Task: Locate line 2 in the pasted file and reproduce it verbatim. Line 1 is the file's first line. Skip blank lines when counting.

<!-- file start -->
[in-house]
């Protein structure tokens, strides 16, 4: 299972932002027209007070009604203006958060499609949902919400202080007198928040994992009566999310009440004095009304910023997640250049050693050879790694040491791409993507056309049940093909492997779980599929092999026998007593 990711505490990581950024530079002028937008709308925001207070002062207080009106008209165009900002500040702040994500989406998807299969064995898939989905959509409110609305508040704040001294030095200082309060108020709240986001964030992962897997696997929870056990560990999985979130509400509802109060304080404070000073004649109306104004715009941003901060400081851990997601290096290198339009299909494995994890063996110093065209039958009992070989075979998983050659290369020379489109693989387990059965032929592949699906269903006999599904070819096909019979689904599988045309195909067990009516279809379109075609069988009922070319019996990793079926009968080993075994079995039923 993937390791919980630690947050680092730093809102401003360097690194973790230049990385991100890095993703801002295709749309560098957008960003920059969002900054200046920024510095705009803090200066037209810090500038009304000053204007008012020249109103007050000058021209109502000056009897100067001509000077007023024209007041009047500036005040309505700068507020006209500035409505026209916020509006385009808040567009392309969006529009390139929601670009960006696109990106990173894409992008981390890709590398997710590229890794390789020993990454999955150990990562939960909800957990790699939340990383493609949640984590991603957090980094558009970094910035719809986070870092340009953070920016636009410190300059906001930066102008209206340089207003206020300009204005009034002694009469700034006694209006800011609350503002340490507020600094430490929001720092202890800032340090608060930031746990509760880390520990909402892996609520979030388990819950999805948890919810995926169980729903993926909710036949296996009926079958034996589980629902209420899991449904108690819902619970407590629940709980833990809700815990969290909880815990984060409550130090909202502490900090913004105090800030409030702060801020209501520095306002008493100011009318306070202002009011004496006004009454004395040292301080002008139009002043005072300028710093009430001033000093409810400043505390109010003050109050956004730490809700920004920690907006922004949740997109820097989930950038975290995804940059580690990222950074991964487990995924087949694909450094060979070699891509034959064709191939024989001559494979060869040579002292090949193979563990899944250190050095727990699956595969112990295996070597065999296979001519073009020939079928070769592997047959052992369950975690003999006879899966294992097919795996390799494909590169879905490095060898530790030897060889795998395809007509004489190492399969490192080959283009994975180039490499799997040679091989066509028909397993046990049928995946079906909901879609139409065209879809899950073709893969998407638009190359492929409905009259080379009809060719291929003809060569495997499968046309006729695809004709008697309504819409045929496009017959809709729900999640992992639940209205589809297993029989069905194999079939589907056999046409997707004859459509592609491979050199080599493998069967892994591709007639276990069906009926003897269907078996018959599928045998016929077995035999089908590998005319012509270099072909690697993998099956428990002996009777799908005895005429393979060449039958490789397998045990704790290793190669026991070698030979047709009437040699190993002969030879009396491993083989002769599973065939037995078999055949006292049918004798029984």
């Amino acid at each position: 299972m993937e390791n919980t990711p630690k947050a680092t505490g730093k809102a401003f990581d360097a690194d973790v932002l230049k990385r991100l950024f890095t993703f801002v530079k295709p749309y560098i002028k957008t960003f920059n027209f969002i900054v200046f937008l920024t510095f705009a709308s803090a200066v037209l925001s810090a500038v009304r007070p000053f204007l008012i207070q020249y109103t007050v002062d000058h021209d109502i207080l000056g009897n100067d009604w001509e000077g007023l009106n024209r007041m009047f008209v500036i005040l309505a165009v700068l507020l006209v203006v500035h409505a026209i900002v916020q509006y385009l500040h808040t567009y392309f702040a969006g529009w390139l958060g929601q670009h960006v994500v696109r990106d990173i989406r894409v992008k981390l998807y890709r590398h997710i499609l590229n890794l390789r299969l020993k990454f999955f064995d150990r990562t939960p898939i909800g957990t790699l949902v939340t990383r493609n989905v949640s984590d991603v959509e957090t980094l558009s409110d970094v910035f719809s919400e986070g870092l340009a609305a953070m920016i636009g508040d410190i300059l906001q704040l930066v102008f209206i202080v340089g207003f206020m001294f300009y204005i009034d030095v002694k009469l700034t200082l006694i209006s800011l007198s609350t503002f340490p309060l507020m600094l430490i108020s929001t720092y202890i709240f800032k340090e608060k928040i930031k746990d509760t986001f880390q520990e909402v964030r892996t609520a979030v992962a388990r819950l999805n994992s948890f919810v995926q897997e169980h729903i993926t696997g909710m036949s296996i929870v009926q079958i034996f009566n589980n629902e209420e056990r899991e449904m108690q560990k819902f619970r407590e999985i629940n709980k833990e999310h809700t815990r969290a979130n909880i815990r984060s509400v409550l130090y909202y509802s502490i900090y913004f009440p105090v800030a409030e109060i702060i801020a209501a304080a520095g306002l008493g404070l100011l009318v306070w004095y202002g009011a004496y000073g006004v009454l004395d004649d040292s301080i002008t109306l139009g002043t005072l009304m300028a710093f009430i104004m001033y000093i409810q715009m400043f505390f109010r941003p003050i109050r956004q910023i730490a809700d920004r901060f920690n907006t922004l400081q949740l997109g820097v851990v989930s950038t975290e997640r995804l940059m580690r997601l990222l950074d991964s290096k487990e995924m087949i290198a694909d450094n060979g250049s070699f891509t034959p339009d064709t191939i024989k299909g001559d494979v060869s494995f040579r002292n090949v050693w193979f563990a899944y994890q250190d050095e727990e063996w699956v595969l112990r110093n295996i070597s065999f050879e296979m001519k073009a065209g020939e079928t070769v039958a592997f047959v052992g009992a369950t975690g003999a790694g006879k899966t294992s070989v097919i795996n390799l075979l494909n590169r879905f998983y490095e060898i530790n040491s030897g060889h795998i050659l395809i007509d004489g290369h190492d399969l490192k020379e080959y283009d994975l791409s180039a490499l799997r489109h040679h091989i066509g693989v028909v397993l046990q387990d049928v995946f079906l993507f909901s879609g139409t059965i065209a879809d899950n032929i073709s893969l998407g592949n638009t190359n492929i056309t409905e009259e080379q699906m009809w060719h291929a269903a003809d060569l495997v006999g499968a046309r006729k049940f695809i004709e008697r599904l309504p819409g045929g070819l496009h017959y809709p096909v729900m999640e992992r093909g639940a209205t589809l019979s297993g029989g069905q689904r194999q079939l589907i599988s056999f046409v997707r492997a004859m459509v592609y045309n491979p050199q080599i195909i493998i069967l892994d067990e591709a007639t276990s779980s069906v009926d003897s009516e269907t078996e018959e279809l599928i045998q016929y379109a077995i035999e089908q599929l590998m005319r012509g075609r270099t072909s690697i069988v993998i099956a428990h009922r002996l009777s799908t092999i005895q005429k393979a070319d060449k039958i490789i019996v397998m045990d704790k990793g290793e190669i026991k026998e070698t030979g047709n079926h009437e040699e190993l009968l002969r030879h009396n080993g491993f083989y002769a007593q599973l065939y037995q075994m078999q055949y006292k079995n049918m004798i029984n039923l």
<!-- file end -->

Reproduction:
């Protein structure tokens, strides 16, 4: 299972932002027209007070009604203006958060499609949902919400202080007198928040994992009566999310009440004095009304910023997640250049050693050879790694040491791409993507056309049940093909492997779980599929092999026998007593 990711505490990581950024530079002028937008709308925001207070002062207080009106008209165009900002500040702040994500989406998807299969064995898939989905959509409110609305508040704040001294030095200082309060108020709240986001964030992962897997696997929870056990560990999985979130509400509802109060304080404070000073004649109306104004715009941003901060400081851990997601290096290198339009299909494995994890063996110093065209039958009992070989075979998983050659290369020379489109693989387990059965032929592949699906269903006999599904070819096909019979689904599988045309195909067990009516279809379109075609069988009922070319019996990793079926009968080993075994079995039923 993937390791919980630690947050680092730093809102401003360097690194973790230049990385991100890095993703801002295709749309560098957008960003920059969002900054200046920024510095705009803090200066037209810090500038009304000053204007008012020249109103007050000058021209109502000056009897100067001509000077007023024209007041009047500036005040309505700068507020006209500035409505026209916020509006385009808040567009392309969006529009390139929601670009960006696109990106990173894409992008981390890709590398997710590229890794390789020993990454999955150990990562939960909800957990790699939340990383493609949640984590991603957090980094558009970094910035719809986070870092340009953070920016636009410190300059906001930066102008209206340089207003206020300009204005009034002694009469700034006694209006800011609350503002340490507020600094430490929001720092202890800032340090608060930031746990509760880390520990909402892996609520979030388990819950999805948890919810995926169980729903993926909710036949296996009926079958034996589980629902209420899991449904108690819902619970407590629940709980833990809700815990969290909880815990984060409550130090909202502490900090913004105090800030409030702060801020209501520095306002008493100011009318306070202002009011004496006004009454004395040292301080002008139009002043005072300028710093009430001033000093409810400043505390109010003050109050956004730490809700920004920690907006922004949740997109820097989930950038975290995804940059580690990222950074991964487990995924087949694909450094060979070699891509034959064709191939024989001559494979060869040579002292090949193979563990899944250190050095727990699956595969112990295996070597065999296979001519073009020939079928070769592997047959052992369950975690003999006879899966294992097919795996390799494909590169879905490095060898530790030897060889795998395809007509004489190492399969490192080959283009994975180039490499799997040679091989066509028909397993046990049928995946079906909901879609139409065209879809899950073709893969998407638009190359492929409905009259080379009809060719291929003809060569495997499968046309006729695809004709008697309504819409045929496009017959809709729900999640992992639940209205589809297993029989069905194999079939589907056999046409997707004859459509592609491979050199080599493998069967892994591709007639276990069906009926003897269907078996018959599928045998016929077995035999089908590998005319012509270099072909690697993998099956428990002996009777799908005895005429393979060449039958490789397998045990704790290793190669026991070698030979047709009437040699190993002969030879009396491993083989002769599973065939037995078999055949006292049918004798029984």